In the past eight months, since starting school, he has quickly embraced reading, and I have been surprised by his enthusiasm at picking up early literacy skills. I wonder what would have happened had he learnt these skills earlier. I fear that, as an excitable, boisterous and action-loving little boy, he would have become bored, had he already had a strong grasp on the skills the rest of the class was being taught. I have a feeling he would have been distracted, and distracted others, losing interest in the lessons being taught, and missing out on the excitement of developing these new skills with his classmates. And then there is the question of whether I would have been equipped to provide him with the complex skills he needed. I strongly doubt it.
On the other hand, my four-year-old nephew is obsessed with words, and loves to practise his writing whenever he gets a chance. It seems to me that it would be foolish to resist this inclination. Of course, these are just two children, and all would behave differently in their situations. Some would thrive, others would struggle.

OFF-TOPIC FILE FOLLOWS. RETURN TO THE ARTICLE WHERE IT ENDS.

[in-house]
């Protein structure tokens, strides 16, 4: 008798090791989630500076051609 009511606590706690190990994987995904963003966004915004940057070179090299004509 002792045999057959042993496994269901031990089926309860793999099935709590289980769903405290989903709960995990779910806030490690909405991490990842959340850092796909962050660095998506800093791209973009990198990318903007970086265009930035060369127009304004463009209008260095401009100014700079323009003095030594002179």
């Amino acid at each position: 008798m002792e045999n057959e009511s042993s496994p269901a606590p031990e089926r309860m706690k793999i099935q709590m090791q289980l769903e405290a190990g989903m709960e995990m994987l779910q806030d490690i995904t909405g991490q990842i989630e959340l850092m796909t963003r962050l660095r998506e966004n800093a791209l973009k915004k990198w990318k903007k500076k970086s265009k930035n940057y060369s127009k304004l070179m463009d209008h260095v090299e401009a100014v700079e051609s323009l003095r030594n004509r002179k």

Broadly, formally educating young children did not always provide the intended results, according to an article in The Atlantic. In response to a trend in the US in which preschool was increasingly becoming the new first grade (Prep or Foundation in Australia) Erika Christakis wrote of her concern that young children were expected to sit and concentrate on lessons that might in the past have been reserved for the early years of school.
“New research sounds a particularly disquieting note. A major evaluation of Tennessee’s publicly funded preschool system, published in September, found that although children who had attended preschool initially exhibited more “school readiness” skills when they entered kindergarten than did their non-preschool-attending peers, by the time they were in first grade their attitudes toward school were deteriorating. And by second grade they performed worse on tests measuring literacy, language, and math skills.”